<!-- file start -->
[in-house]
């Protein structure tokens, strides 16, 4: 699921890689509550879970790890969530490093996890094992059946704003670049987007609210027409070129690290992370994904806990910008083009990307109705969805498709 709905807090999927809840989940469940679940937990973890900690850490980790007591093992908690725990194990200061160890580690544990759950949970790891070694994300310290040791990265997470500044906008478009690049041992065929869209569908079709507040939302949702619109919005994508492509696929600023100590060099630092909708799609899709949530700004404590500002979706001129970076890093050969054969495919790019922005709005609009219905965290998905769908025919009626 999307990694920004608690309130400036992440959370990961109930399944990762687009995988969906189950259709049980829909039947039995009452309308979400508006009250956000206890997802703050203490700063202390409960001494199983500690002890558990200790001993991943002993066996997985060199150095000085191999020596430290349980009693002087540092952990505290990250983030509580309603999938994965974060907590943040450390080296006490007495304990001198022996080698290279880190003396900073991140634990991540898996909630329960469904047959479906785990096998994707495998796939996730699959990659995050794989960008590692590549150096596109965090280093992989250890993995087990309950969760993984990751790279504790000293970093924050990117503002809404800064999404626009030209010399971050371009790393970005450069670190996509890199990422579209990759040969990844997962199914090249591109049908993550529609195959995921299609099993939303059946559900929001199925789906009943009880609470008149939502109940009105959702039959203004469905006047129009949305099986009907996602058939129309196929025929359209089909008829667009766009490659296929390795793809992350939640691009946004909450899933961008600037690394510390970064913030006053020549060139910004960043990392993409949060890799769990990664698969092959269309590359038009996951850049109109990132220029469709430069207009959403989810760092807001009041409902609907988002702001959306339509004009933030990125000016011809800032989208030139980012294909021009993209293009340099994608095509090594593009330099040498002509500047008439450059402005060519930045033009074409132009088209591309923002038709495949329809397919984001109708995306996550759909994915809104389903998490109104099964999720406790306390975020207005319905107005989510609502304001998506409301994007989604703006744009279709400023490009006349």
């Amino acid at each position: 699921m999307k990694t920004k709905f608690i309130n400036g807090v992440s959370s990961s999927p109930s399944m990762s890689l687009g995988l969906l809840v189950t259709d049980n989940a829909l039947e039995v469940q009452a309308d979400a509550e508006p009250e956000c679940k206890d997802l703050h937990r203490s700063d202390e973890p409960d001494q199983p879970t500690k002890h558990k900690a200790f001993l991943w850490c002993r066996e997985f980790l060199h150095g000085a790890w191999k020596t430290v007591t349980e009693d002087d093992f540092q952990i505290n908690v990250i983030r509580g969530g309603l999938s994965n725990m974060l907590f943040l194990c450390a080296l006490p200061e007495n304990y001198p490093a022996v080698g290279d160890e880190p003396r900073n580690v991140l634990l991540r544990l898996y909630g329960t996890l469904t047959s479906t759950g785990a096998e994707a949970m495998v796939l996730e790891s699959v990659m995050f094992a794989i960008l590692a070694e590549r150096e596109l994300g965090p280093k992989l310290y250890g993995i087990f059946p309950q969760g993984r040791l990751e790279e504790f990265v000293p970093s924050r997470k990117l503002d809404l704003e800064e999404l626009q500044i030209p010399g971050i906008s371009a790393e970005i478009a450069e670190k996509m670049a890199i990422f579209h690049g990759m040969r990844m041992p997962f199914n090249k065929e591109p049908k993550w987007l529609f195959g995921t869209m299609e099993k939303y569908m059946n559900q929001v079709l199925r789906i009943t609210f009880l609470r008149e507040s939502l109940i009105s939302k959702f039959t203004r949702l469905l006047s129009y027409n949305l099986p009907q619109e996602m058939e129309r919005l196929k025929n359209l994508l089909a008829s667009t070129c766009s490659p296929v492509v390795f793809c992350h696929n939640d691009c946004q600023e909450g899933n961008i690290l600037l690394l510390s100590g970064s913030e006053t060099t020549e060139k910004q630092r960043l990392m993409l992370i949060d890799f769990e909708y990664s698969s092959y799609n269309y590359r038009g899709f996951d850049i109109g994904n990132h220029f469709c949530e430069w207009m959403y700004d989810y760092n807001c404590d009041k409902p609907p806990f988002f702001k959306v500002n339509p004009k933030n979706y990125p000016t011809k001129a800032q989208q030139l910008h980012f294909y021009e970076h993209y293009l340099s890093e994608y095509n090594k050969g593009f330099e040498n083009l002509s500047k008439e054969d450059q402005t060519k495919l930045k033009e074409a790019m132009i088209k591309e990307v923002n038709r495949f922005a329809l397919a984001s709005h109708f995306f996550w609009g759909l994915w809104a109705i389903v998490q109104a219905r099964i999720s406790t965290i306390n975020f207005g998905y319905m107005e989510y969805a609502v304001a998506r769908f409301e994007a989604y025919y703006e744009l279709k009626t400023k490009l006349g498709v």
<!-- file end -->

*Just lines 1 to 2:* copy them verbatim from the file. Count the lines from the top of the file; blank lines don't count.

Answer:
[in-house]
């Protein structure tokens, strides 16, 4: 699921890689509550879970790890969530490093996890094992059946704003670049987007609210027409070129690290992370994904806990910008083009990307109705969805498709 709905807090999927809840989940469940679940937990973890900690850490980790007591093992908690725990194990200061160890580690544990759950949970790891070694994300310290040791990265997470500044906008478009690049041992065929869209569908079709507040939302949702619109919005994508492509696929600023100590060099630092909708799609899709949530700004404590500002979706001129970076890093050969054969495919790019922005709005609009219905965290998905769908025919009626 999307990694920004608690309130400036992440959370990961109930399944990762687009995988969906189950259709049980829909039947039995009452309308979400508006009250956000206890997802703050203490700063202390409960001494199983500690002890558990200790001993991943002993066996997985060199150095000085191999020596430290349980009693002087540092952990505290990250983030509580309603999938994965974060907590943040450390080296006490007495304990001198022996080698290279880190003396900073991140634990991540898996909630329960469904047959479906785990096998994707495998796939996730699959990659995050794989960008590692590549150096596109965090280093992989250890993995087990309950969760993984990751790279504790000293970093924050990117503002809404800064999404626009030209010399971050371009790393970005450069670190996509890199990422579209990759040969990844997962199914090249591109049908993550529609195959995921299609099993939303059946559900929001199925789906009943009880609470008149939502109940009105959702039959203004469905006047129009949305099986009907996602058939129309196929025929359209089909008829667009766009490659296929390795793809992350939640691009946004909450899933961008600037690394510390970064913030006053020549060139910004960043990392993409949060890799769990990664698969092959269309590359038009996951850049109109990132220029469709430069207009959403989810760092807001009041409902609907988002702001959306339509004009933030990125000016011809800032989208030139980012294909021009993209293009340099994608095509090594593009330099040498002509500047008439450059402005060519930045033009074409132009088209591309923002038709495949329809397919984001109708995306996550759909994915809104389903998490109104099964999720406790306390975020207005319905107005989510609502304001998506409301994007989604703006744009279709400023490009006349």